by Michael Croban

He often dreamed of being alive; simple things like gazing at the night skies, or smelling the freshly cut grass in the early spring would occupy his mind. It was funny, though, he never noticed any of those things while he was still among the living. His death wasn’t the sort of where they cremate you and scatter your ashes at sea, or where they bury you and leave you to be eaten by worms. No, it wasn’t like that at all. He possessed all the qualities of a living person such as breathing or thinking and even talking, but there was no soul inside of his body; it was just an empty shell, devoid of any real feelings. It was as if he was an android, a thinking machine that had to obey a line of code which was programmed inside of his artificial brain to keep him from self-destructing. An automatism that manifested itself through eating, pissing or any other command that his body would order him to do.

Every night he would lie down next to his wife, Mary, and watch her fall asleep. Then he would turn around and lay on his back staring at the ceiling until dawn. Sometimes in the middle of the night he would get up and walk slowly to his son’s room, and every time he would peer inside hoping to find Jeremy asleep in his little bed. Seeing the bed empty always felt as if a hammer hit him in the stomach. Mary kept the room in perfect order, just as it was on the day Jeremy left them. Jeremy’s toys were neatly placed next to his bed. Above Jeremy’s crib, the solar system was hanging, its planets frozen in the motionless orbits around the orange toy-sun. He would close the door slowly not to disturb the thick silence the house was engulfed in. He never thought he would miss those nights when baby screams were waking him up at 4 a.m., when he had to rush to the kitchen to make baby formula while Mary was shushing the baby back to sleep. Those nights, now felt eons away. Happiness, such an ambiguous and relative term, he knew he’d never feel it again.

He would go back to bed and lay next to Mary. Her steady breathing felt so unfair. Anger would start to rumble inside of him and then he’d resent the world for carrying on as if nothing happened, he’d resent the birds in the morning for singing their songs, but most of all he resented Mary. He resented her for still being alive. She didn’t die as he did, as she was supposed to. In the morning he could hear Mary in the kitchen making breakfast, she would say, “Good morning, how did you sleep,” or something similar. He would respond with, “Fine,” and then he’d watch her eat the cereal and read the newspapers. She’d never notice him staring at her.

It was almost a year since he died; seasons changed, days became longer. As usual, at dawn, he came downstairs and watched the sun rising. He wanted to appreciate it but he couldn’t feel anything. Mary came down just after a few minutes. She was all dressed up and ready for work. “Listen, I’m going with some friends after work for a drink, you can join us if you want,” Mary said while opening the fridge. He was dumbfounded. He couldn’t say a word, he just stood there as if he was frozen. “What do you say? Call me later.” Mary left. He was still standing right there in the middle of the kitchen, not being able to move. He could feel something was different. It was in the air. Was it spring already? Then it came to him, it was the perfume, a flowery scent of lilac Mary left lingering in the air. He realized not only Mary was still alive, but Mary started living, again. He went upstairs into the bedroom. He lay on the bed with a blanket over his head as if it would shield him from an onslaught of despair. Hours passed, he didn’t notice. Sometime in the middle of the night, Mary came home, he could hear her footsteps wandering around the house. There was that scent again, paler, but still strong enough that he could feel it. Mary came inside the bedroom.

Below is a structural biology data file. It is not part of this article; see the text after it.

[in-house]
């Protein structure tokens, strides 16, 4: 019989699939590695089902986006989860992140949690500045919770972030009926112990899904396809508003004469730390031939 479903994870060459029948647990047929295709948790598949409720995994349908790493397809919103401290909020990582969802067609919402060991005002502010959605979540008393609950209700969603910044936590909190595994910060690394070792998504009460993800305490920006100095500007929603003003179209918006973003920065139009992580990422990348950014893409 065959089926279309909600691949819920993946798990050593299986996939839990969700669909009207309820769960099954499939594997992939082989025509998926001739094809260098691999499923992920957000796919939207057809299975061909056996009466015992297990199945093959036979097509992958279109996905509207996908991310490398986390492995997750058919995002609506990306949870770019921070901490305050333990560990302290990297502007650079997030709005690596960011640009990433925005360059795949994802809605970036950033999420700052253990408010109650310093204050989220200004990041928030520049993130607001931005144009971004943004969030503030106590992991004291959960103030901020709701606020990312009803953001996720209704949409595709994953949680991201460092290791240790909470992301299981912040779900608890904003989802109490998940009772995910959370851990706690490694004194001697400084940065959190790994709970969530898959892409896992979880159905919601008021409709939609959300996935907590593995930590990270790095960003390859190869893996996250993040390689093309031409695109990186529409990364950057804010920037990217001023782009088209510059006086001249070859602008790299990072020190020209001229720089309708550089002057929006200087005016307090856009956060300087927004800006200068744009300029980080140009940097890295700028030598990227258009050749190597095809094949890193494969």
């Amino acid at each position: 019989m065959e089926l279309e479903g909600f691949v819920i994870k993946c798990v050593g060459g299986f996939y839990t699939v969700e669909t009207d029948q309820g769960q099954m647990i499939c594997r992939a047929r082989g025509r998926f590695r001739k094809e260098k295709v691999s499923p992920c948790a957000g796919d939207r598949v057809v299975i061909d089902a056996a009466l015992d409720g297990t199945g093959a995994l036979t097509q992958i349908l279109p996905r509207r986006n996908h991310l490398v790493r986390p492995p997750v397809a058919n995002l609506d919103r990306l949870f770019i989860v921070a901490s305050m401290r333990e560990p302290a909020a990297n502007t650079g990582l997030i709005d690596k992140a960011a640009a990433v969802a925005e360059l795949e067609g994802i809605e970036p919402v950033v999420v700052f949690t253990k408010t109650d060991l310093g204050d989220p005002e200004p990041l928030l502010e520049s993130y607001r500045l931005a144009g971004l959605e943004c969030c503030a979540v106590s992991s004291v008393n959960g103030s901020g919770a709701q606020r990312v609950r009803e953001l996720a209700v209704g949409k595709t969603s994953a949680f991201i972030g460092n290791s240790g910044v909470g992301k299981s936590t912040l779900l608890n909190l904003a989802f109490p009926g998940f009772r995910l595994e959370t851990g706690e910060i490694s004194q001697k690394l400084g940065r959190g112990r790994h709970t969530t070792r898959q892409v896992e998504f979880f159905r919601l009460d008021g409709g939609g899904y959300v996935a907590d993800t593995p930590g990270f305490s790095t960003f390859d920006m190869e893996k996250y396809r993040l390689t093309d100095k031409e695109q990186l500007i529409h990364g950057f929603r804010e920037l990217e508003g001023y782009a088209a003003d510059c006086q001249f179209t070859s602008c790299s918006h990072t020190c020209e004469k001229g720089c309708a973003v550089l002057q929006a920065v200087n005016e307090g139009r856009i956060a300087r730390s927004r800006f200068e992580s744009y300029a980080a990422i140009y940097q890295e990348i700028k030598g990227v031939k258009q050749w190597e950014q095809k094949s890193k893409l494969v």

“Why didn’t you call me?” she whispered. He could smell alcohol on her breath.

“I don’t know, I…”

“I know,” she said and kissed him. He kissed her back.

For the first time in what seemed like an eternity, they made love. As the morning sun crept in through the windows, he opened his eyes. Something was different; he slept. He slept all through the night. Mary was next to him, he could feel the warmth of her naked body. Her breathing was steady. He smiled at her sleeping face and stroked her head. The birds were chirping outside. It didn’t make him angry. He got up from the bed and opened the window. He felt the warmth of the morning sun on his face. He inhaled the fresh air and realized, he was alive, again.

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Michael Croban
Michael Croban hails from Croatia. He is a former musician and a music editor. He equally appreciates Dostoevsky and Lennon. His work has recently appeared on various micro and flash fiction sites such as, The Drabble, Flash Fiction Friday, etc.

9 thoughts on “Resurrection

  1. This a refreshing approach to grief, such a complex and omnipresent theme in literature. Completely without unnecessary pathos, very natural and sincere. Simple, yet beautifully written. Well done.

  2. The impact on parents of a child’s death can be massive. The focus here is on the father. Mary keeps the nursery unchanged but her grief seems to be on a different trajectory than that of the father. That clearly troubled him–and me. AGB

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